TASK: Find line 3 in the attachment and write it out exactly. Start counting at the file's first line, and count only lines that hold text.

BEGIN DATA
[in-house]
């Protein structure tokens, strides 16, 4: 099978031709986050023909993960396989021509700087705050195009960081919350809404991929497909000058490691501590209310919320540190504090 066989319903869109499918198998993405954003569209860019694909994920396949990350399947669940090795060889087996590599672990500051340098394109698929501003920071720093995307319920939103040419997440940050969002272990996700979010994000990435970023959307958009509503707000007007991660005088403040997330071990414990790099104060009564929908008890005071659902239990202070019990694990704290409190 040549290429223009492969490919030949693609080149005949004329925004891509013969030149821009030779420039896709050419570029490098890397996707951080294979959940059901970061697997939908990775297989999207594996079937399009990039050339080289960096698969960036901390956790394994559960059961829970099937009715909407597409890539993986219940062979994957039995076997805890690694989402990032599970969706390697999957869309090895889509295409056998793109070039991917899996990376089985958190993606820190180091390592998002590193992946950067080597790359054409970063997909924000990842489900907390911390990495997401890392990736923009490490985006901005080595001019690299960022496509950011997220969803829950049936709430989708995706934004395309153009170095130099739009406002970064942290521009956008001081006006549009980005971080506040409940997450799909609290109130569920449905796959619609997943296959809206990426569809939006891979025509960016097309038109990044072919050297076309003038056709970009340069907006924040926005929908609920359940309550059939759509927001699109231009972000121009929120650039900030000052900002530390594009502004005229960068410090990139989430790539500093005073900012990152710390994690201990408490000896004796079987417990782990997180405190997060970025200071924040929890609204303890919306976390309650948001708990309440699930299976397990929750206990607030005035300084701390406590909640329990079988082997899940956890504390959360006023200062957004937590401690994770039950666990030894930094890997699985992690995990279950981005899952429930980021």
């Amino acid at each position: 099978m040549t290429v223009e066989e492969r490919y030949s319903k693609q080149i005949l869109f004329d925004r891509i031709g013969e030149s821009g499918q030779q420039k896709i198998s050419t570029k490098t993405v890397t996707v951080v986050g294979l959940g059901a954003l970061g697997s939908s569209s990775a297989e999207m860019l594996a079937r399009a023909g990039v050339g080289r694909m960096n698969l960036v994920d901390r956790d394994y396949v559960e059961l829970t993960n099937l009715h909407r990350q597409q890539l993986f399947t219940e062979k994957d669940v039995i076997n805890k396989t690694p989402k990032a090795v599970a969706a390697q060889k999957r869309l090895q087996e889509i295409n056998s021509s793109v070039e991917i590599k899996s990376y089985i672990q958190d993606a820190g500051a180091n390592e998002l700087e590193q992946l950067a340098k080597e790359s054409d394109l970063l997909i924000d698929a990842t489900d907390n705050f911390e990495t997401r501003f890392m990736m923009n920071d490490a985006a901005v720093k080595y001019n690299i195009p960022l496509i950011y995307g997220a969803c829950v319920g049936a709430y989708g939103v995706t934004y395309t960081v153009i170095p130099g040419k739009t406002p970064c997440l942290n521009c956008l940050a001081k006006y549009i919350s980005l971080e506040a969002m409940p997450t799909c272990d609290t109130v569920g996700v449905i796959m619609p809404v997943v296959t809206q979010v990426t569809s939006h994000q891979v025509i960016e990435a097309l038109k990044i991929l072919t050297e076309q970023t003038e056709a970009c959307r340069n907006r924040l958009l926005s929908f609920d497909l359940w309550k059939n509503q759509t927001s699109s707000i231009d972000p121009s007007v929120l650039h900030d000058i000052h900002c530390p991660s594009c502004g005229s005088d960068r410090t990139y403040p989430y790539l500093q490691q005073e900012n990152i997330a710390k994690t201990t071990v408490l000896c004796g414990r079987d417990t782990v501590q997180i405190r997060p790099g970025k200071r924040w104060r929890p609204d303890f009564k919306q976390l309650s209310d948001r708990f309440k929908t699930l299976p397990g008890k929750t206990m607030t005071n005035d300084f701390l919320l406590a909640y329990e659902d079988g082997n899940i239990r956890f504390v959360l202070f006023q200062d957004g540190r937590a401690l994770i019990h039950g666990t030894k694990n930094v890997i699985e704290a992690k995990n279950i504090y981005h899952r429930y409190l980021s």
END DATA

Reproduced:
């Amino acid at each position: 099978m040549t290429v223009e066989e492969r490919y030949s319903k693609q080149i005949l869109f004329d925004r891509i031709g013969e030149s821009g499918q030779q420039k896709i198998s050419t570029k490098t993405v890397t996707v951080v986050g294979l959940g059901a954003l970061g697997s939908s569209s990775a297989e999207m860019l594996a079937r399009a023909g990039v050339g080289r694909m960096n698969l960036v994920d901390r956790d394994y396949v559960e059961l829970t993960n099937l009715h909407r990350q597409q890539l993986f399947t219940e062979k994957d669940v039995i076997n805890k396989t690694p989402k990032a090795v599970a969706a390697q060889k999957r869309l090895q087996e889509i295409n056998s021509s793109v070039e991917i590599k899996s990376y089985i672990q958190d993606a820190g500051a180091n390592e998002l700087e590193q992946l950067a340098k080597e790359s054409d394109l970063l997909i924000d698929a990842t489900d907390n705050f911390e990495t997401r501003f890392m990736m923009n920071d490490a985006a901005v720093k080595y001019n690299i195009p960022l496509i950011y995307g997220a969803c829950v319920g049936a709430y989708g939103v995706t934004y395309t960081v153009i170095p130099g040419k739009t406002p970064c997440l942290n521009c956008l940050a001081k006006y549009i919350s980005l971080e506040a969002m409940p997450t799909c272990d609290t109130v569920g996700v449905i796959m619609p809404v997943v296959t809206q979010v990426t569809s939006h994000q891979v025509i960016e990435a097309l038109k990044i991929l072919t050297e076309q970023t003038e056709a970009c959307r340069n907006r924040l958009l926005s929908f609920d497909l359940w309550k059939n509503q759509t927001s699109s707000i231009d972000p121009s007007v929120l650039h900030d000058i000052h900002c530390p991660s594009c502004g005229s005088d960068r410090t990139y403040p989430y790539l500093q490691q005073e900012n990152i997330a710390k994690t201990t071990v408490l000896c004796g414990r079987d417990t782990v501590q997180i405190r997060p790099g970025k200071r924040w104060r929890p609204d303890f009564k919306q976390l309650s209310d948001r708990f309440k929908t699930l299976p397990g008890k929750t206990m607030t005071n005035d300084f701390l919320l406590a909640y329990e659902d079988g082997n899940i239990r956890f504390v959360l202070f006023q200062d957004g540190r937590a401690l994770i019990h039950g666990t030894k694990n930094v890997i699985e704290a992690k995990n279950i504090y981005h899952r429930y409190l980021s």